4.1 Exhaust Fan Deposits
In the case of kilns with pressure filter systems, in which unfiltered dust-laden gas passes through the exhaust gas fan, deposit formation causes problems. These arise when the deposit falls off one blade, and brings the rotating fan out of balance. Deposits of up to 3.5 kg/blade are known to occur.
4.1.1 Characteristic properties:
Exhaust fan deposits, composed of the finest raw meal particles are usually red-brown, hard and quite brittle. They exhibit a compact layered structure and have a very low porosity of 8%.
Their chemical and mineralogical composition is basically that of the raw meal but often the plate-shaped clay particles are preferentially deposited parallel to the blade surfaces. Due to their long stay in the system, fan deposits are enriched in the volatile components K2O, Na2O, SO3. Typical values include the following:
The SO3 is usually present as anhydrite (CaSO4).
In this case, the temperature is such that liquid phase involvement – aqueous or molten salts – can be ruled out.
The dust particles, because of the fan rotation, strike the blade surfaces with a high velocity and are so compacted. As the texture of the surface, after even a short time in operation, possesses undulations in the order 0.5 – 20 um, the smaller dust particles can be mechanically “locked-on”. Subsequent development of the deposit follows by an identical mechanism.
4.2 Slurry Rings (including mud balls)
These occur in long wet kilns and are composed of the partially dried kiln charge somewhat enriched in alkalis and SO3. They are soft and can usually be broken – and hence prevented by – heavier chains. The H2O content lies between 20 and 30%, a range in which clay materials exhibit a sticky, plastic consistency. The content of the alkalis which greatly increases the tendency to adhesion (influence on rheological properties) can be up to 10% K2O + Na2O, and about the same level of SO3. In many cases, balls form (in addition) on the chain links by the same mechanism. A typical example of a mud ball is plant I in Table 4.
The binding mechanism is the well known ability of clays to form a sticky, plastic mass when containing the correct quantity of H2O, and to harden on the further water loss. To this mechanism must also be added the crystallization of K2SO4 solution and the further strengthening of the structure by formation of CaSO4. Photo 1a gives an example of such a ring.
4.3 Cyclone and Grate Preheater Deposits
These deposits form on the roofs, walls, outlet and riser pipes of cyclone preheaters, in the hot chamber of grate preheaters, and vary considerably in appearance and homogeneity. In general, they have a light colour varying from cream to brown to pink, indicating that the component particles had not been heated higher than 1200°C. In some cases, darker zones of harder burnt material can be observed. Depending on their place of deposition, they range from a dense, compact, definitely layered structure, hard to break to a porous (30%) material with only moderate strength with less obvious layering. The former type is typical of cyclone cones and discharge pipes while the latter is to be found in the transition and swirl chambers. Soft deposits can, however, also be found in the cyclones.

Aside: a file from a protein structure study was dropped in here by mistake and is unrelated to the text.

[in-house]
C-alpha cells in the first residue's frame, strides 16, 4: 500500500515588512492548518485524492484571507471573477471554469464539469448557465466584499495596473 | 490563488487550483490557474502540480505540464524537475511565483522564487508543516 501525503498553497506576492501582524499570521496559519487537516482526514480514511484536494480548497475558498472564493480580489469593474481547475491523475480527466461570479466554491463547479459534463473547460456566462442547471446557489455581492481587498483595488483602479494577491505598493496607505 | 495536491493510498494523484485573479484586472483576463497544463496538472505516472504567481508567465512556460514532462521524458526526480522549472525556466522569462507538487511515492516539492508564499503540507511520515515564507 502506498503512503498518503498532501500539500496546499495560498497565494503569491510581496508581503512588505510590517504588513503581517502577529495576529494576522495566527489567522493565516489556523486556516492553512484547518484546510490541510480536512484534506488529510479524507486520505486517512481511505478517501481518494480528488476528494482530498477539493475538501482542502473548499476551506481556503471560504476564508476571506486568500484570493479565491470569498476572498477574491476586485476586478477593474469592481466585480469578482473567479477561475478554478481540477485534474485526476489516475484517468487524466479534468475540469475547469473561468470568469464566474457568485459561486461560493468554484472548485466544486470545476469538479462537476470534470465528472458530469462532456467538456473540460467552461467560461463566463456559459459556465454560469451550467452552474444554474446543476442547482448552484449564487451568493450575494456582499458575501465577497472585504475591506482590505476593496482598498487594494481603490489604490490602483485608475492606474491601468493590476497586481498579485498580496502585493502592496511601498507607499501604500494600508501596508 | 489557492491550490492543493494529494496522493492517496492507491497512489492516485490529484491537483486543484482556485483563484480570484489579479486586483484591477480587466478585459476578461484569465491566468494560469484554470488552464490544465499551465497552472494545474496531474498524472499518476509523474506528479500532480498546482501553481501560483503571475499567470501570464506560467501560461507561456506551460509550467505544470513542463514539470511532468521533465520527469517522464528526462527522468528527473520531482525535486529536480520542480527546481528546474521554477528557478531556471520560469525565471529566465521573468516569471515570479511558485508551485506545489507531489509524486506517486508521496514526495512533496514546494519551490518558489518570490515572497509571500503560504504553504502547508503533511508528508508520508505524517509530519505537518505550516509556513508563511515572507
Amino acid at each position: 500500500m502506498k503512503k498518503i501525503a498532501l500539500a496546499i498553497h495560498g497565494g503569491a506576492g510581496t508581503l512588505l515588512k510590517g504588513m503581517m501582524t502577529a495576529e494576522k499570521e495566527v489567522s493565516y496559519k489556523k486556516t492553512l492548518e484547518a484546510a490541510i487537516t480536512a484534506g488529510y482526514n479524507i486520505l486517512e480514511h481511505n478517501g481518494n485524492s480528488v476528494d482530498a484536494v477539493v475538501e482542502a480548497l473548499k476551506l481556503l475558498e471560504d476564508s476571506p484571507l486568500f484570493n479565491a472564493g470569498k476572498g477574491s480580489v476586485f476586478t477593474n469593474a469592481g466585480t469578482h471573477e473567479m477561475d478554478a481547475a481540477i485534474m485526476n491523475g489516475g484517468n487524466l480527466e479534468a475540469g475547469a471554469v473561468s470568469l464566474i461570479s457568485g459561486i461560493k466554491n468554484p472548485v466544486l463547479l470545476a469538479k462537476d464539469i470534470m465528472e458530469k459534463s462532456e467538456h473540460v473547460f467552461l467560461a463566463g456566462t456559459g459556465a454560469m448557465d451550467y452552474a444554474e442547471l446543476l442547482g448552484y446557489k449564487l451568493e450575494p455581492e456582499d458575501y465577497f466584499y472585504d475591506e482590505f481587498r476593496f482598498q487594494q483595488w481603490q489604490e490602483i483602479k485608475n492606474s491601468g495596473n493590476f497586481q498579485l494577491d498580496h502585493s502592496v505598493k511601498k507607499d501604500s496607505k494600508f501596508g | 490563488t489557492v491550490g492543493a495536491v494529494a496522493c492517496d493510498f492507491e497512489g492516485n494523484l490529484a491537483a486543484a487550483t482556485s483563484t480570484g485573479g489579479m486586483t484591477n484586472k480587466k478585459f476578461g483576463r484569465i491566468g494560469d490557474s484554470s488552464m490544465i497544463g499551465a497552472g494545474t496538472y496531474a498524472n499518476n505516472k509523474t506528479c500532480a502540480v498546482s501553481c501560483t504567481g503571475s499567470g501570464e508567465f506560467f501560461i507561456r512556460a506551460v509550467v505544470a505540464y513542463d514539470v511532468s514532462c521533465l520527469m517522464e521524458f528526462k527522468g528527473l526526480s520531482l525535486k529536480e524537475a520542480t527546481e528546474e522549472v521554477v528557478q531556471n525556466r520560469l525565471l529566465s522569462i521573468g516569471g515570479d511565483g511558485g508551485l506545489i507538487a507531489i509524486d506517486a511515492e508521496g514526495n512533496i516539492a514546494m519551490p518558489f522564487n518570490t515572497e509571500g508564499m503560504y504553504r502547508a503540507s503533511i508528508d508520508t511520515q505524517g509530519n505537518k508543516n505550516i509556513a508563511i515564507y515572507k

From a chemical viewpoint, this deposit type usually is characterized by a concentration of the volatile elements in the following range:
K2O = 1 – 30%
SO3 = 1 – 35%
Cl = 1 – 25%
Na2O = 0 – 2%
In some cases, therefore, deposits can occur with no appreciable increase in concentration. Typical analyses found for deposits are given in Table 3 and Appendix I.
The mineralogical composition of preheater deposits differs as would be expected from that of the raw meal in that the clays are essentially decomposed, and a reaction to form intermediate minerals has taken place. Minerals containing only the volatile elements can also be found.
Amongst the minerals found in preheater deposits are the following:
The binding substance in this deposit type is the low melting point Na2O, K2O, SO3, Cl based compounds. These are molten in the kiln gas and are deposited on the cyclone walls and pipes, or first on dust particles which then themselves are deposited out of the gas stream in these areas. Cooling on contact or with increasing thickness results in an appreciable strengthening of the originally sticky deposit. Because of the extensive duration of stay in the kiln system, a reaction takes place with gaseous CO2 and SO3, resulting in the formation of lath shaped spurrite and sulfate spurrite which additionally strengthen the texture. Typical textures for unsintered, pre-heater and kiln inlet deposits can be seen in photos lb – ld.
4.4 Meal Ring (Calcining Ring) in Long Kilns
Characteristics and formation:
The meal rings, often called “calcining rings” in long kilns, are in their properties and mechanism of formation very similar to those of pre-heater deposits in heat exchanger kilns. This is perhaps not surprising in that both build-ups occur in the same temperature zone. Meal rings are mostly less troublesome than pre-heater deposits because often, due to their relatively poor strength, thermal fluctuations, kiln deformation and the action of the material stream, they fall off periodically under their own weight. A typical example of a calcining ring is plant J in Table 4.